ABC Puts Its Shows to Prime- Time Test

TIMES STAFF WRITER

Seeking to breathe life into its struggling prime-time lineup, ABC will make a number of scheduling moves designed to generate sampling of new mid-season series, which include a comedy starring Arsenio Hall and a drama from "Picket Fences" creator David E. Kelley.

During an interview session with TV critics Thursday, network executives also officially confirmed that this will be the final season of "Roseanne"--with the 9-year-old sitcom's finale to air in May--and that a two-hour revival of "The Wonderful World of Disney" will play at 7 p.m. Sundays, beginning in September.

To make room for the untitled Hall romantic comedy (co-starring "Independence Day's" Vivica Fox as his newlywed wife) and for Kelley's legal series "The Practice," ABC will bench "Ellen" and "NYPD Blue" from late February until May.

Officials stressed that both established shows will then return in their current time periods.

Networks tend to run more repeats in March and April, between the February and May ratings sweeps, so testing the new series on Tuesdays and Wednesdays offers a chance to showcase them in time periods where ABC already has an audience base.

Politics affect the "Ellen" situation, with reports that the star isn't happy about taking a seat for two months. ABC insiders say they can't move the comedy to an earlier time period if the character played by Ellen DeGeneres does indeed come out as a lesbian.

ABC Entertainment President Jamie Tarses said the network has yet to determine whether that plot development in "Ellen" will happen, awaiting input from producers on where the series would go from there. In general, Tarses said, ABC wants to "forge our identity as a network that takes chances."

In replacing "NYPD Blue," albeit temporarily, Kelley takes a time period occupied by a show from his mentor, producer Steven Bochco, for whom the onetime attorney worked as a writer and producer on "L.A. Law."

ABC's entertainment division had lobbied top management to air "The Practice" at 10 p.m. Wednesdays but ran into a road block thrown up by the news division, which is seeking to negotiate a new contract with "PrimeTime Live" anchor Diane Sawyer and didn't want to risk upsetting her by moving the newsmagazine to a less secure slot. Entertainment officials are said to be hoping that solid Tuesday ratings will make their case, as it were, to give "The Practice"--starring Dylan McDermott as a Boston lawyer--a better time slot.

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In other scheduling moves, ABC will apparently try to piggyback on the success of NBC's "ER" by slotting a reality-based show about medical emergencies, "Vital Signs," at 9 p.m. Thursdays in the hour prior to NBC's medical smash. That show premieres Feb. 27, with the network to air action movies Thursday nights through February.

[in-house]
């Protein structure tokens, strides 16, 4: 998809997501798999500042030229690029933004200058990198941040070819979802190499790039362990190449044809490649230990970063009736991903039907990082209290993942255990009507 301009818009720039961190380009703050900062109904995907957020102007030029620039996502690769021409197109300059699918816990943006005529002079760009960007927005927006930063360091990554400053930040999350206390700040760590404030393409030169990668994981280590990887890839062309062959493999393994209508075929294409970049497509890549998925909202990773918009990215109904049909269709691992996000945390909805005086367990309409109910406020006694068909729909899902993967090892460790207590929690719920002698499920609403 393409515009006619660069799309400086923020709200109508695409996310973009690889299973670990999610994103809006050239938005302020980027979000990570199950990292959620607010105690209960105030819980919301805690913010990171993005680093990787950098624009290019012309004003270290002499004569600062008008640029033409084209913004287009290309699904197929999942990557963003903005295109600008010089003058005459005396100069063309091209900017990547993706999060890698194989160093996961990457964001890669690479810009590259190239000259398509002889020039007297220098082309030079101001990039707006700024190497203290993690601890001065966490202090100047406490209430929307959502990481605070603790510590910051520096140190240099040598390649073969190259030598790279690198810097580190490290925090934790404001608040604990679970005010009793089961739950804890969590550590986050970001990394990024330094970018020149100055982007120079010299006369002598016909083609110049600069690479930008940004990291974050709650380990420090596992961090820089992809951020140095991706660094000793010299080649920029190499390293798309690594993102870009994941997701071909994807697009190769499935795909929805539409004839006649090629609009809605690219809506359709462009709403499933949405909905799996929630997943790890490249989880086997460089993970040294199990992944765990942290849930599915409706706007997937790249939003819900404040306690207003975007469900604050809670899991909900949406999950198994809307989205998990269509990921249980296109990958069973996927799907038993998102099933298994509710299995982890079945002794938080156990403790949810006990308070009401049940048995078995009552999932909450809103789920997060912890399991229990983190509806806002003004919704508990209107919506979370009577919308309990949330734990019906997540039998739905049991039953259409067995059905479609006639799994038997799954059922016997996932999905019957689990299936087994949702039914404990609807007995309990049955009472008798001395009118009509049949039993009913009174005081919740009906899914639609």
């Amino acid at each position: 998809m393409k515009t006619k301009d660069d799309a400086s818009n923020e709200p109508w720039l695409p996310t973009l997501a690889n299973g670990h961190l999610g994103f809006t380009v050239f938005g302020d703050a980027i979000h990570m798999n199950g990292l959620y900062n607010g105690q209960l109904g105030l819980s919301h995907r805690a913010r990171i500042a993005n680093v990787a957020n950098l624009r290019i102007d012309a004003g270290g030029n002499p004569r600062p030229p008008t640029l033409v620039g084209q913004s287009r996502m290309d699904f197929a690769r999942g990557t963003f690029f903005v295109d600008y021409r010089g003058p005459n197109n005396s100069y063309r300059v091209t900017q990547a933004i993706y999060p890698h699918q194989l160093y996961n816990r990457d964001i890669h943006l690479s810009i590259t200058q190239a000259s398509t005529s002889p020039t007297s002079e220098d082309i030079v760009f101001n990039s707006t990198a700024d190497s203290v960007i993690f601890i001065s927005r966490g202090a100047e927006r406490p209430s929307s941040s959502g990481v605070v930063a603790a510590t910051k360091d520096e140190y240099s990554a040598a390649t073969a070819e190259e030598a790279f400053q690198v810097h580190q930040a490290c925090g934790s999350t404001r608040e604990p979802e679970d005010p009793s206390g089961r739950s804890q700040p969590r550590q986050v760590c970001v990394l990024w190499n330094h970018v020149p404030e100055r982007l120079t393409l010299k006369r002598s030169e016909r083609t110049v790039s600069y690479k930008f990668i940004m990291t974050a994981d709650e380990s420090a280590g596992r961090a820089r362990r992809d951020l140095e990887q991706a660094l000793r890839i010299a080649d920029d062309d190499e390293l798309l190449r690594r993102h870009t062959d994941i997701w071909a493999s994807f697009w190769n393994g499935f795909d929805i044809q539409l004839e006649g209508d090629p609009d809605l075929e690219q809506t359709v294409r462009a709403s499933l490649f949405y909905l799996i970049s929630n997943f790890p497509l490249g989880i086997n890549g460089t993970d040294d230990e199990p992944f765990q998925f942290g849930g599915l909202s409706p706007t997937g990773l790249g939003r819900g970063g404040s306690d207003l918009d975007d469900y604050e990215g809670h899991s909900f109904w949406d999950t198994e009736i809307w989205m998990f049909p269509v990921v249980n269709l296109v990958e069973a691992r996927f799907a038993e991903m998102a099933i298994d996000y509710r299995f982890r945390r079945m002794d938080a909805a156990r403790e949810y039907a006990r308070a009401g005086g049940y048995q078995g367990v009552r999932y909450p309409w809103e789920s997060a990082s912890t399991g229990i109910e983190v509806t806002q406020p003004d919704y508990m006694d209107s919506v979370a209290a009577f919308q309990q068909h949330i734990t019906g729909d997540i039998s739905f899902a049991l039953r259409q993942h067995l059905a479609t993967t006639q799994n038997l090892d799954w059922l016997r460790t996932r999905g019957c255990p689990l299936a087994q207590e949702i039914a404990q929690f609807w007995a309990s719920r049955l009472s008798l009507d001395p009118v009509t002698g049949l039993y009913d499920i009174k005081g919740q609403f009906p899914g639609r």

Bochco's other drama, "Murder One," which airs in that spot now, leaves ABC's schedule after Jan. 23, with the show's final six episodes to be presented over three nights in mid-April. In that story line, the attorney played by Anthony LaPaglia will defend a vigilante serial killer.

Among the network's other announcements, ABC will again try to introduce a new comedy within its top-rated show, "Home Improvement," this one about a widowed minister raising three kids. The network used that tactic before on the short-lived sitcom "Buddies."

The press conference also marked a literal torch-passing from ABC Entertainment Chairman Ted Harbert--a 20-year network veteran who had headed that division since 1993 before resigning Tuesday--to the 32-year-old Tarses, who joined ABC in June.

Harbert said the torch couldn't be lit because of warnings from fire marshals, so the executive--frequently the object of ridicule from one of ABC's biggest stars over the years--joked, "You can just use this to hit Roseanne."

"Wonderful World of Disney" will be introduced each week by Michael Eisner, chairman of ABC's parent company, just as Walt Disney did with the original show, which aired both on ABC and NBC. The franchise will feature a mix of original and theatrical movies, including some Disney classics. The studio allowed "The Lion King" to play in the time slot during November.

Airing the Disney show Sunday means ABC's "Lois & Clark," which has seen its ratings plummet this year, and "America's Funniest Home Videos" will be looking for new time periods next fall, assuming they return.

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ABC has finished third in three consecutive sweeps--the periods used to determine advertising rates by local affiliates--going back to last February, despite Eisner's pledge then that the first setback wouldn't be repeated.

The network's big event for May will be a six-hour miniseries version of "The Shining," which author Stephen King has promised will be "the scariest thing ever to air on American television." Still, Tarses said the show will get a TV-14 content rating, as opposed to the more restrictive TV-M, signaling only mature audiences.

During a separate appearance before the critics Thursday, Arsenio Hall said that African Americans need to get experience producing television shows, responding to the fact that many are now relegated to series on the low-rated UPN and WB networks.

"You can't get good at something unless you're given the opportunity to do it at a major-league level a lot," he said, adding of the UPN and WB shows, "it's better than nothing, and through it comes knowledge."

Asked about a title for his new show, Hall said, "There have been a couple of people who've been trying to get me to use 'Seinfeld.' "

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